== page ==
Biomethane standards: facilitating renewable gas uptake

In the context of energy transition, the evolution of gas quality standards is essential. Standards provide regulatory coherence, enable increased product safety and quality, lower transaction costs and prices, and ultimately contribute to strengthen the EU’s single market.

Traditionally, gas standards on grid injection and transport use are defined by natural gas properties. Those standards are not always 100% suited to biomethane and may vary across countries. Differentiating between natural gas and biomethane and meticulously defining parameters such as oxygen, sulphur, and carbon dioxide will facilitate biomethane uptake and cross-border trade in the coming years, enabling the sector to deploy 35 bcm by 2030.

A full analysis on the specifications of different standards related to biomethane was carried out in the framework of the GreenMeUp project. The report will be made available shortly and this article summarises its key conclusions. The study also explores the guarantees of origin and standards related to digestates as an end-use product of biomethane.

Gas Quality standard – the oxygen problem

The creation of gas quality standards EN 16726 by CEN (European Committee for Standardisation), exemplifies the collaborative effort towards regulatory alignment and market integration. The standard aims to enhance the interoperability of gas systems across EU member states by establishing technical rules such as gas pressure equipment and operation.

However, challenges persist in achieving uniformity across various countries. This is because the standard is voluntary, and countries can choose different standards if they wish (and often do). The omission of parameters like the Wobbe Index and discrepancies in permissible oxygen levels in the grid, highlight areas of contention for renewables, such as biomethane, from one country to another. For example, in Denmark, the legislation limits oxygen levels for biomethane injected into the grid to 0.5% mol/mol at entry points and transit and 0.1% at storage points. Italy has an oxygen limit up to 0.6% mol/mol for biomethane injected into the gas grid. Whiles France has lower tolerance of 0.001% mol/mol on hourly basis.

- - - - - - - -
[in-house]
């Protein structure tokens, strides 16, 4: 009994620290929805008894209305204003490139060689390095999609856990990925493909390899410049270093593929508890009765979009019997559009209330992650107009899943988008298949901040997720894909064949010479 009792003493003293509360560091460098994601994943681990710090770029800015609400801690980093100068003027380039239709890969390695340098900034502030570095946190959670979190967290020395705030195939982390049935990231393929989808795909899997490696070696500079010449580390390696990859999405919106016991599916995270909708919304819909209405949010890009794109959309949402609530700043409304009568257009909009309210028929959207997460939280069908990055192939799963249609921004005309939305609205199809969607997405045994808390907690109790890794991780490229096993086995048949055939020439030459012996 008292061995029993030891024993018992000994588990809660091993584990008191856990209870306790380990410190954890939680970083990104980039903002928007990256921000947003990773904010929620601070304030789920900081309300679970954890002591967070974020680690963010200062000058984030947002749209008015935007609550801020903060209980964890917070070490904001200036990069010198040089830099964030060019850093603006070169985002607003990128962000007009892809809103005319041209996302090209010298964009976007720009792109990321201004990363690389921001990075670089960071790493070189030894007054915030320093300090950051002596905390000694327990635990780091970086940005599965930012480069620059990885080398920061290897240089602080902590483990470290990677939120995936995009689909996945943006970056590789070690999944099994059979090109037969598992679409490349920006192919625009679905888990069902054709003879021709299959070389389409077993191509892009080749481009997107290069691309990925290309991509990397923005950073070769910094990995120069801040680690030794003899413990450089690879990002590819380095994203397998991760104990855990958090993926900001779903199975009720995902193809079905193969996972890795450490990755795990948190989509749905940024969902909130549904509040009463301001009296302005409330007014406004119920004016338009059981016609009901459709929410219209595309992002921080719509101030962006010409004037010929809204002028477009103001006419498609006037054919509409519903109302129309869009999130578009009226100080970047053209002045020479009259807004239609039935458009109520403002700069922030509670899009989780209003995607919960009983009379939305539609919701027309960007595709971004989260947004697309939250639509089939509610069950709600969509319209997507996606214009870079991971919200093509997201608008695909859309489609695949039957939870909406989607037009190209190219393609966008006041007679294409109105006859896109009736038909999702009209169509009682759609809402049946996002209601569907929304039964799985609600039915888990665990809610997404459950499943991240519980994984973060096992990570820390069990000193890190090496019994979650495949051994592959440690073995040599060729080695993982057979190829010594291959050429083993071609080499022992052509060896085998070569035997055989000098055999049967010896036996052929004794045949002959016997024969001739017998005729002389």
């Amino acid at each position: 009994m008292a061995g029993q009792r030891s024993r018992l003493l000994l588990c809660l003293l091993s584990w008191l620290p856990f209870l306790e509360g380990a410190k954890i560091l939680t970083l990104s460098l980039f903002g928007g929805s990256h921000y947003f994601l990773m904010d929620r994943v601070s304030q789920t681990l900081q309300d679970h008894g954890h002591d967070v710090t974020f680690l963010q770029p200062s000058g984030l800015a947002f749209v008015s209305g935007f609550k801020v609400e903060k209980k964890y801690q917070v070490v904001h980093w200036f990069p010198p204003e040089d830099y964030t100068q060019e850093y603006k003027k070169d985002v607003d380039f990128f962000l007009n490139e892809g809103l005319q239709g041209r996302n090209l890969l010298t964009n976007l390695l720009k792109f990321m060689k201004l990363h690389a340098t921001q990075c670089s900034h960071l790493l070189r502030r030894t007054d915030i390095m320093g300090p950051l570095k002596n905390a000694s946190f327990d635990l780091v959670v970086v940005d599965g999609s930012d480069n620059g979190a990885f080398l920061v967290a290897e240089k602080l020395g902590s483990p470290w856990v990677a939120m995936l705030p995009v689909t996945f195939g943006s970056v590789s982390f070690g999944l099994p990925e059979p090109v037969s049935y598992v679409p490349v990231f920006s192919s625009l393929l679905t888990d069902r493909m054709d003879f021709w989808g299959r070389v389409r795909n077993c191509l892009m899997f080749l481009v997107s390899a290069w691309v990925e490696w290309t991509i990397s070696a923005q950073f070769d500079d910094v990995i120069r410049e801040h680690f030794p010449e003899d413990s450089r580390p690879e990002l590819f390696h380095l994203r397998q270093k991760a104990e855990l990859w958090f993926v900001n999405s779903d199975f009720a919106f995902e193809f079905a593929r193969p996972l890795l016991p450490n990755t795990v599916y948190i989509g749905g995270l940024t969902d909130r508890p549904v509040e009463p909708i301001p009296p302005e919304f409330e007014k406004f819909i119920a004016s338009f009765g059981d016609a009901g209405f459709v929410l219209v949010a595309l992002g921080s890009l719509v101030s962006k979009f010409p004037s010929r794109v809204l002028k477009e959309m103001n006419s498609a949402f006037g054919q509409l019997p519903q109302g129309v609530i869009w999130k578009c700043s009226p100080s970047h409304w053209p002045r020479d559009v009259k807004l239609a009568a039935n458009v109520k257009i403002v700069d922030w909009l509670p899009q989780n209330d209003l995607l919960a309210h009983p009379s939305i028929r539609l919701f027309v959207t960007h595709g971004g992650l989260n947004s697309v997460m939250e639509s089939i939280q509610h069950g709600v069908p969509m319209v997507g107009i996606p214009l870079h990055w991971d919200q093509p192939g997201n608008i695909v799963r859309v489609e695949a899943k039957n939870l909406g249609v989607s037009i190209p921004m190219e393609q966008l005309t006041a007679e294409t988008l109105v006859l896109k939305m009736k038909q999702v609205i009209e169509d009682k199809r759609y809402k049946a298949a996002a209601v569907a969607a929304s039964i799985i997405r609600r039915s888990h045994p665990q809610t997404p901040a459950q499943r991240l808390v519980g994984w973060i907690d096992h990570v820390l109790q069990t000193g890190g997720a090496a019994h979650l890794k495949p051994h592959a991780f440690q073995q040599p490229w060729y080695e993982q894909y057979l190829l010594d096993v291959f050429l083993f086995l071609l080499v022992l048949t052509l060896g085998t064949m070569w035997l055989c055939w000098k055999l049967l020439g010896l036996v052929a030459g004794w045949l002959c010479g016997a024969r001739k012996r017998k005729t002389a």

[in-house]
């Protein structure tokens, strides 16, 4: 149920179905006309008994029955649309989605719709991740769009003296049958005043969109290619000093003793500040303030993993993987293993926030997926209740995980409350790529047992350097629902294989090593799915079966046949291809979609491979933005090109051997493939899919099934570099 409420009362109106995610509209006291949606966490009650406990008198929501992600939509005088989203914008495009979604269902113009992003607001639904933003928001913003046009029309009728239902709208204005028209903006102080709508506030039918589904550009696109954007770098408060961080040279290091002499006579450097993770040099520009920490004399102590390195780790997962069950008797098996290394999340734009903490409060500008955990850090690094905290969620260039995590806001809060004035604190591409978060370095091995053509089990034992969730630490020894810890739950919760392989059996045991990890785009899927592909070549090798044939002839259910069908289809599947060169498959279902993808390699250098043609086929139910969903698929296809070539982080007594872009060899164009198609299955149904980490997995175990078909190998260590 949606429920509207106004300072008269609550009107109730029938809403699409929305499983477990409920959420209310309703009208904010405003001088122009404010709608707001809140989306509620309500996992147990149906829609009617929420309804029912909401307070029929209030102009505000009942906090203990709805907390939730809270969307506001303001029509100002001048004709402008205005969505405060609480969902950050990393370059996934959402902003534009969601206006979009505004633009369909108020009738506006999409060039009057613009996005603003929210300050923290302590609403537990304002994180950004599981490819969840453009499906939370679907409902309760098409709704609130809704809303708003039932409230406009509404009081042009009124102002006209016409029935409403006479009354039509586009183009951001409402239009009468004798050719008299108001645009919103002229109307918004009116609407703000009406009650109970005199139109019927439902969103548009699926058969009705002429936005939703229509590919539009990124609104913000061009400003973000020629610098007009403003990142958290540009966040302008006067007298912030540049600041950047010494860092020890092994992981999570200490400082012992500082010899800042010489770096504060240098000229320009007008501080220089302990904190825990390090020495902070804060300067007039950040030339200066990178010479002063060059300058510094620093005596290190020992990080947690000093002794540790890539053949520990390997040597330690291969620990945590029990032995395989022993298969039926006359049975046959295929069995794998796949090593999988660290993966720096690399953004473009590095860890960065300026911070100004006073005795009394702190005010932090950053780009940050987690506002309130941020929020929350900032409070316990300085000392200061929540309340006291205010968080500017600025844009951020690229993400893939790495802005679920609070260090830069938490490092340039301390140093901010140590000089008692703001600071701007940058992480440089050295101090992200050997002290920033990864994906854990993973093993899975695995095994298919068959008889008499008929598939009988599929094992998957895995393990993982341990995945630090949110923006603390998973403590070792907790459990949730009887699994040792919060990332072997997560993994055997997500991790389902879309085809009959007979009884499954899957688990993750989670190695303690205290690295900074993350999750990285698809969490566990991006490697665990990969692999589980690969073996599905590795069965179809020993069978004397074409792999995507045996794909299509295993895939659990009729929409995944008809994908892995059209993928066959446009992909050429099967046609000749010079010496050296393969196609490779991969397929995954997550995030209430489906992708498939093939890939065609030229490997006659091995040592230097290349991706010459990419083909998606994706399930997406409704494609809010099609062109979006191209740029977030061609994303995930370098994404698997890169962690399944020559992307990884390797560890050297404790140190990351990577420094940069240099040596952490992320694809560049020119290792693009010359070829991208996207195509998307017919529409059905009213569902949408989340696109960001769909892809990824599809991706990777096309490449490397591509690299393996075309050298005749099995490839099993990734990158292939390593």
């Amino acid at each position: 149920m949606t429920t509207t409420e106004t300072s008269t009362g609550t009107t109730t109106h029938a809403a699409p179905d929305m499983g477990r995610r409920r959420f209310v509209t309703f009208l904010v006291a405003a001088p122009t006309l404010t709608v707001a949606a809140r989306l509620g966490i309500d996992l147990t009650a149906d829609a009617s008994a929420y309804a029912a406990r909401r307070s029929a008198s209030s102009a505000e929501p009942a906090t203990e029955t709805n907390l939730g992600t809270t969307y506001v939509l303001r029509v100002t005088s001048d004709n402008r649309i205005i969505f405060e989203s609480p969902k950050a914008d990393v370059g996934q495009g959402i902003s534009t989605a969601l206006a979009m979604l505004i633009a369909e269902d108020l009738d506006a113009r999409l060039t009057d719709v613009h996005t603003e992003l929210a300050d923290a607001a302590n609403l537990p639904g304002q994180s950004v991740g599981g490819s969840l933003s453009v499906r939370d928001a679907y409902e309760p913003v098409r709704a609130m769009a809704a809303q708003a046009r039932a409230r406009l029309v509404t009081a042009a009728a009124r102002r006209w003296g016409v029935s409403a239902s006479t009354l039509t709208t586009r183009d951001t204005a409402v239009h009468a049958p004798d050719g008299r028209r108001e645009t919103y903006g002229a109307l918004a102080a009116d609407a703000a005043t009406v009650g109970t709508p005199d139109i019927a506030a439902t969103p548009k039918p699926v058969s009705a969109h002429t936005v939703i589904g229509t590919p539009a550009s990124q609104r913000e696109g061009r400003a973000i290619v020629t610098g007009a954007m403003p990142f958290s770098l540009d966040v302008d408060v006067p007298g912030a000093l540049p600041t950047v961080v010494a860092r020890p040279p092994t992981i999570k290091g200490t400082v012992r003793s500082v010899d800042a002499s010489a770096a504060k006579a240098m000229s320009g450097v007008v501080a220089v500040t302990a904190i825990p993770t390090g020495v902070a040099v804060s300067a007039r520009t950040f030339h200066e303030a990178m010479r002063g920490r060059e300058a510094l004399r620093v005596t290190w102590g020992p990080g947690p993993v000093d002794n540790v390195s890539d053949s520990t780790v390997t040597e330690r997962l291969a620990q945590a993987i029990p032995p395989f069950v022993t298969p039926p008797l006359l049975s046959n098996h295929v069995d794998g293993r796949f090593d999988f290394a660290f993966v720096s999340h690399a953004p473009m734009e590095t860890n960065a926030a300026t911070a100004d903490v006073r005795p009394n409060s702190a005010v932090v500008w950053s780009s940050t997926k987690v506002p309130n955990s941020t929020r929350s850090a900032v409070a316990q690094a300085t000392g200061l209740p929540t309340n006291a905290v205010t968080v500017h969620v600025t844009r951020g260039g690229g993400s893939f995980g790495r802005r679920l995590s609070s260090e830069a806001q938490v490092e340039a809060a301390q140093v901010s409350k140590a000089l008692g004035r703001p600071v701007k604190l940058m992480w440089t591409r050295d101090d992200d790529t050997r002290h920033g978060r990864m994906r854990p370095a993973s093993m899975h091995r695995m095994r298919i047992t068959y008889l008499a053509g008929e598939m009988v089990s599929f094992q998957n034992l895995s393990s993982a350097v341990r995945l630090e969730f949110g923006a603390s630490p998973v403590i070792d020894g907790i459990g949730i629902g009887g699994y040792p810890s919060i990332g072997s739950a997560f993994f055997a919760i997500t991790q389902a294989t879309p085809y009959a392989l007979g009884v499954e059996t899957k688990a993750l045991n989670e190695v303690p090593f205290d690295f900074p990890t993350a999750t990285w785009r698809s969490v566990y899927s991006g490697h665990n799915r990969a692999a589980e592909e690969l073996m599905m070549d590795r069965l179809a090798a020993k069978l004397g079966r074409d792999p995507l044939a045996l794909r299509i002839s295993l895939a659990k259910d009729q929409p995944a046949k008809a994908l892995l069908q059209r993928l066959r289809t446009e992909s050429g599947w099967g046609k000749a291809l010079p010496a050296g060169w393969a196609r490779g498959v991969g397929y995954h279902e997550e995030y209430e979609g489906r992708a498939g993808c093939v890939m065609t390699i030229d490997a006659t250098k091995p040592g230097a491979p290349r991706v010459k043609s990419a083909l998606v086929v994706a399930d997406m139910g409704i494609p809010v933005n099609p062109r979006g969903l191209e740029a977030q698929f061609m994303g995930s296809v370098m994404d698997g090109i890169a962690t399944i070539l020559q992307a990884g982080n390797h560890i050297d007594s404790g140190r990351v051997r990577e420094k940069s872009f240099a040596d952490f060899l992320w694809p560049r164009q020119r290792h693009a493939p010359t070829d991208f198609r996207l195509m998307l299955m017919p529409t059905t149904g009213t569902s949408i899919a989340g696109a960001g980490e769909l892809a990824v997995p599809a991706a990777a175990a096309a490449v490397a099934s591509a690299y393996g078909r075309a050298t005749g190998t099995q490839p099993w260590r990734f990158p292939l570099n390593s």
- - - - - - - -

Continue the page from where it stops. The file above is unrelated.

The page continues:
Figure 1 Level of Oxygen tolerance in various European countries, Source. ENTSOG

Controlling oxygen levels in the gas grid is important to avoid corrosion in both underground and above-ground facilities, as well as avoiding the formation of “black powder” in high-pressure grids. There are also risks of combustion, change in gas quality due to reaction and oxidation and possible microbial growth in the gas storage environment. But applying different level requirements creates variations in the gas quality and hampers cross-border trade of biomethane.

Increased harmonisation is expected thanks to the revised version of the standard (to be published in 2025) by incorporating normative recommendations for oxygen requirements, Wobbe Index and review the parameters present in the current standard, including hydrogen content and adapted minimum value for relative density, sulphur, and methane number.

Making biomethane the standard

While standard EN16726 defines gas quality standards for natural gas, EN1623-1 and EN1623-2 focus on injection, integration and safe utilisation of biomethane into the natural gas grid and for use in transport. It’s essential to recognise that biomethane possesses unique characteristics that may not be fully addressed by existing standards designed primarily for natural gas. Siloxanes, terpenes, amines, and other components specific to biomethane present distinct challenges that demand specialised attention, which is what both the EN16723 -1 and EN16723-2 cover to ensure a smooth uptake of biomethane.

But then again, oxygen requirements remain the biggest challenge coupled with the different requirements existing for the Wobbe Index, the calorific values and relative density of biomethane. Currently there is a working group collecting information for the revision of both EN 16723-1 and EN 16723-2 standards and will hopefully come with a different approach to address such discrepancies and enhance the easy integration of biomethane into the grid and the overall energy mix towards the deffossilissation of our economy and the achievement of climate-neutrality.

About the author

George Osei Owusu – Project and Technical Officer

George Osei Owusu started working as Technical and Project Officer at EBA. He is mainly involved in EU projects on biogas and biomethane, predominantly on market research and the application of biogas in some EU countries, such as GreenMeUp, ALFA and eQATOR. George has a background in Environmental Science with a master’s degree in environmental science and engineering from JUNIA, France.

Published on 13 March 2024